Windows worm creator arrested

A British man has been arrested on suspicion of violating the Computer Misuse Act by creating a worm designed to give hackers...

A British man has been arrested on suspicion of violating the Computer Misuse Act by creating a worm designed to give hackers access to home computers.

The 24-year-old man was arrested on 23 July, but Scotland Yard and the FBI, who conducted a joint operation, delayed the announcement until yesterday due to ongoing investigations.

A spokesman from the Metropolitan Police said that officers from the Computer Crime Unit obtained a warrant to search the man's south London address before making the arrest. He has been bailed to return to the police station on 24 September.

The man, who cannot be named for legal reasons, was arrested for allegedly writing and spreading the W32.Leaveworm, which attacked Windows-based computer systems earlier this year. The worm appeared to be a Microsoft e-mail about security. It worked by leaving a back door into infected systems, which permitted intruder access while connected to the internet, without user knowledge.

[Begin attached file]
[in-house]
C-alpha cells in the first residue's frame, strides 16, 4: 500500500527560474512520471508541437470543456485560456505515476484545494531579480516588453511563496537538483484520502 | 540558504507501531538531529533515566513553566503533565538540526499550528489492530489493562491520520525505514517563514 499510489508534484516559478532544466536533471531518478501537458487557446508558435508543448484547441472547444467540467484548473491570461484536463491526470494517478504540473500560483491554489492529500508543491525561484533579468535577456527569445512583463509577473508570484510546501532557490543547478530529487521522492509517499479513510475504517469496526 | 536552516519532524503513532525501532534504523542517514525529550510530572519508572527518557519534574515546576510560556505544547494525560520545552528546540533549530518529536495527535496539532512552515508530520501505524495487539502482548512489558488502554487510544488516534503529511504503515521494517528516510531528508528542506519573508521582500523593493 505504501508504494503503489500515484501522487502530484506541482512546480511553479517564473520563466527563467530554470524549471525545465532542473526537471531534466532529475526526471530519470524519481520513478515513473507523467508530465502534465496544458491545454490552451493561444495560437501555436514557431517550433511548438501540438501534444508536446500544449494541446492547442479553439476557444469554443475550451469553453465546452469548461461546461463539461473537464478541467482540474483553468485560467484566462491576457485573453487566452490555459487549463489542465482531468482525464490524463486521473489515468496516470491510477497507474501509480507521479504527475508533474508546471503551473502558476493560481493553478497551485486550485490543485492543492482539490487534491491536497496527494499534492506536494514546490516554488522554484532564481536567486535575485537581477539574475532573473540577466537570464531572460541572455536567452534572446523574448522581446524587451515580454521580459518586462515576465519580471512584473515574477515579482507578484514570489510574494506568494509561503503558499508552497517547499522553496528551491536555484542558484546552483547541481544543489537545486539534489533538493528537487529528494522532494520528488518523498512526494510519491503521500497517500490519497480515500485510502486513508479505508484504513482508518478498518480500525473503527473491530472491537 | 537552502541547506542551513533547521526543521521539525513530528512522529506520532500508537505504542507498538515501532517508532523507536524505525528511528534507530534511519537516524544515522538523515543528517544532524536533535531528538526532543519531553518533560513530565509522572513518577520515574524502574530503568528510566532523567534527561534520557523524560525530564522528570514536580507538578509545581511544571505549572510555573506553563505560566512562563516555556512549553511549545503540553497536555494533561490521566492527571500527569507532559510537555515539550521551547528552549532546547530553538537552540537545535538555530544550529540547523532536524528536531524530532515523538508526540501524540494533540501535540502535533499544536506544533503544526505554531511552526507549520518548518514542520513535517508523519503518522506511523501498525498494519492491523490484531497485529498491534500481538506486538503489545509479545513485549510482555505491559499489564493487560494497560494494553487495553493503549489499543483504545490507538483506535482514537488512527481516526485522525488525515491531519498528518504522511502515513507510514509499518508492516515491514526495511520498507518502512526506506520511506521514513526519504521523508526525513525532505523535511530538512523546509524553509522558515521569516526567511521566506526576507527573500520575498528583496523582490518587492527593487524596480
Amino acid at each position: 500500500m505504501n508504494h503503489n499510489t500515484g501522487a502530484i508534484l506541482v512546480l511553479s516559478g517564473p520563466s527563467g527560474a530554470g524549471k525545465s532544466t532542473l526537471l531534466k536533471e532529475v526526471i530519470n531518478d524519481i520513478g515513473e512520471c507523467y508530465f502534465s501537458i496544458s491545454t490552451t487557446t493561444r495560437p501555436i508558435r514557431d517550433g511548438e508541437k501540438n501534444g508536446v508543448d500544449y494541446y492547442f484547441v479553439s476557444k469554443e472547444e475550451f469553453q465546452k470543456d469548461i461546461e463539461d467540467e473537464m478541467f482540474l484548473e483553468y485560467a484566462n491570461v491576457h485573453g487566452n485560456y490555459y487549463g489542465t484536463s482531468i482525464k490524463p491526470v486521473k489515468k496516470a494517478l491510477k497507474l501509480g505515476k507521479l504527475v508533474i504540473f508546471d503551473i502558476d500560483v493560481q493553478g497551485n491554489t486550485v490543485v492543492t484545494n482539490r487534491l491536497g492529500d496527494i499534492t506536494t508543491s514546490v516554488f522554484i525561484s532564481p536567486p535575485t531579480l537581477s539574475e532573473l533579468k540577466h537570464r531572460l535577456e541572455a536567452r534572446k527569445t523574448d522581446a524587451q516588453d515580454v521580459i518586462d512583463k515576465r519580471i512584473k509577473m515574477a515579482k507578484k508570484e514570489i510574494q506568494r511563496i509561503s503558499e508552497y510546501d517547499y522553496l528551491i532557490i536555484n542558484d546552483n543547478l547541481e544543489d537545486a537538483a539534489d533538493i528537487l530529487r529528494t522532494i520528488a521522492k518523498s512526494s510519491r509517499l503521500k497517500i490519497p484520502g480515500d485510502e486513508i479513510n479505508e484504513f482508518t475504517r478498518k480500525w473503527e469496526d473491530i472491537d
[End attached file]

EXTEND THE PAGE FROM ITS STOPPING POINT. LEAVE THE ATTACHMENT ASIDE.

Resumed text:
"We did not come across the worm," said Paul Rogers, network security analyst at MIS Corporate Defence Solutions. "It was given a low-threat assessment risk. Cynical people might say it was an easy target for the law enforcement agencies, so [that] it looks like they are doing some work."

The arrest follows a spate of activity by the FBI to bring suspected hackers to book, including the arrest of Russian cryptographer Dmitri Sklyarov, charged with trafficking in a device allowing the decryption of Adobe Systems software for electronic books. Sklyarov maintains he was involved in legitimate security research.



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